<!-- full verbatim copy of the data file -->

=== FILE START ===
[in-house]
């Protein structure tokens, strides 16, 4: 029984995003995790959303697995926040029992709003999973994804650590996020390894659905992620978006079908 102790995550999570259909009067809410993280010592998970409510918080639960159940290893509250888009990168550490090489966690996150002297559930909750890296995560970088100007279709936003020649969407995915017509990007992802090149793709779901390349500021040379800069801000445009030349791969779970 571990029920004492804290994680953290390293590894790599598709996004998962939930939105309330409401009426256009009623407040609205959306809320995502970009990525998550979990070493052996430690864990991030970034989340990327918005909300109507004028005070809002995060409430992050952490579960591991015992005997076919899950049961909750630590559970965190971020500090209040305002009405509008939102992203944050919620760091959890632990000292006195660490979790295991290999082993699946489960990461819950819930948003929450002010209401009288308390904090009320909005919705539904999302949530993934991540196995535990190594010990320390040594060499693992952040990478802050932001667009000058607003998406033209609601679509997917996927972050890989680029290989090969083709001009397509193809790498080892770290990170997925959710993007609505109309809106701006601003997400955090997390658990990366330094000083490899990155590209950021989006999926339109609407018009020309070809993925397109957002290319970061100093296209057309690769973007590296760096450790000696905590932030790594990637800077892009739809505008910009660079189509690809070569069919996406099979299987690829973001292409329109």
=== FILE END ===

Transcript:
[in-house]
């Protein structure tokens, strides 16, 4: 029984995003995790959303697995926040029992709003999973994804650590996020390894659905992620978006079908 102790995550999570259909009067809410993280010592998970409510918080639960159940290893509250888009990168550490090489966690996150002297559930909750890296995560970088100007279709936003020649969407995915017509990007992802090149793709779901390349500021040379800069801000445009030349791969779970 571990029920004492804290994680953290390293590894790599598709996004998962939930939105309330409401009426256009009623407040609205959306809320995502970009990525998550979990070493052996430690864990991030970034989340990327918005909300109507004028005070809002995060409430992050952490579960591991015992005997076919899950049961909750630590559970965190971020500090209040305002009405509008939102992203944050919620760091959890632990000292006195660490979790295991290999082993699946489960990461819950819930948003929450002010209401009288308390904090009320909005919705539904999302949530993934991540196995535990190594010990320390040594060499693992952040990478802050932001667009000058607003998406033209609601679509997917996927972050890989680029290989090969083709001009397509193809790498080892770290990170997925959710993007609505109309809106701006601003997400955090997390658990990366330094000083490899990155590209950021989006999926339109609407018009020309070809993925397109957002290319970061100093296209057309690769973007590296760096450790000696905590932030790594990637800077892009739809505008910009660079189509690809070569069919996406099979299987690829973001292409329109």